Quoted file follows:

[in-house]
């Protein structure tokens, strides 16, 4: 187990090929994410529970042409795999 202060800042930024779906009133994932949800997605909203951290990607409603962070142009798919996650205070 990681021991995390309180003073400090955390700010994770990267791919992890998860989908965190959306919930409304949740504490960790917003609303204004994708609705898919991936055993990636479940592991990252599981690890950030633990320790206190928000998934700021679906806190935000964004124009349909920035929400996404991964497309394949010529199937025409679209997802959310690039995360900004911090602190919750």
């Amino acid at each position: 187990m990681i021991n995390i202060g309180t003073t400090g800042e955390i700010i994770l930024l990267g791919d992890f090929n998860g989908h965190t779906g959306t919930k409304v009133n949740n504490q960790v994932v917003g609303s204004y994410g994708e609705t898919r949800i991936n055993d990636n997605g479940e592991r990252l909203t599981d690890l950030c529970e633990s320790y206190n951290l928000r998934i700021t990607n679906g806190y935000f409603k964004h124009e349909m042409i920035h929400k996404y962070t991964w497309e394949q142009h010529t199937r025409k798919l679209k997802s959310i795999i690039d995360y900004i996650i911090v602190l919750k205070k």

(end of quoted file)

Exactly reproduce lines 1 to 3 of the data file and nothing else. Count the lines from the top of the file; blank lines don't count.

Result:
[in-house]
């Protein structure tokens, strides 16, 4: 187990090929994410529970042409795999 202060800042930024779906009133994932949800997605909203951290990607409603962070142009798919996650205070 990681021991995390309180003073400090955390700010994770990267791919992890998860989908965190959306919930409304949740504490960790917003609303204004994708609705898919991936055993990636479940592991990252599981690890950030633990320790206190928000998934700021679906806190935000964004124009349909920035929400996404991964497309394949010529199937025409679209997802959310690039995360900004911090602190919750």
């Amino acid at each position: 187990m990681i021991n995390i202060g309180t003073t400090g800042e955390i700010i994770l930024l990267g791919d992890f090929n998860g989908h965190t779906g959306t919930k409304v009133n949740n504490q960790v994932v917003g609303s204004y994410g994708e609705t898919r949800i991936n055993d990636n997605g479940e592991r990252l909203t599981d690890l950030c529970e633990s320790y206190n951290l928000r998934i700021t990607n679906g806190y935000f409603k964004h124009e349909m042409i920035h929400k996404y962070t991964w497309e394949q142009h010529t199937r025409k798919l679209k997802s959310i795999i690039d995360y900004i996650i911090v602190l919750k205070k």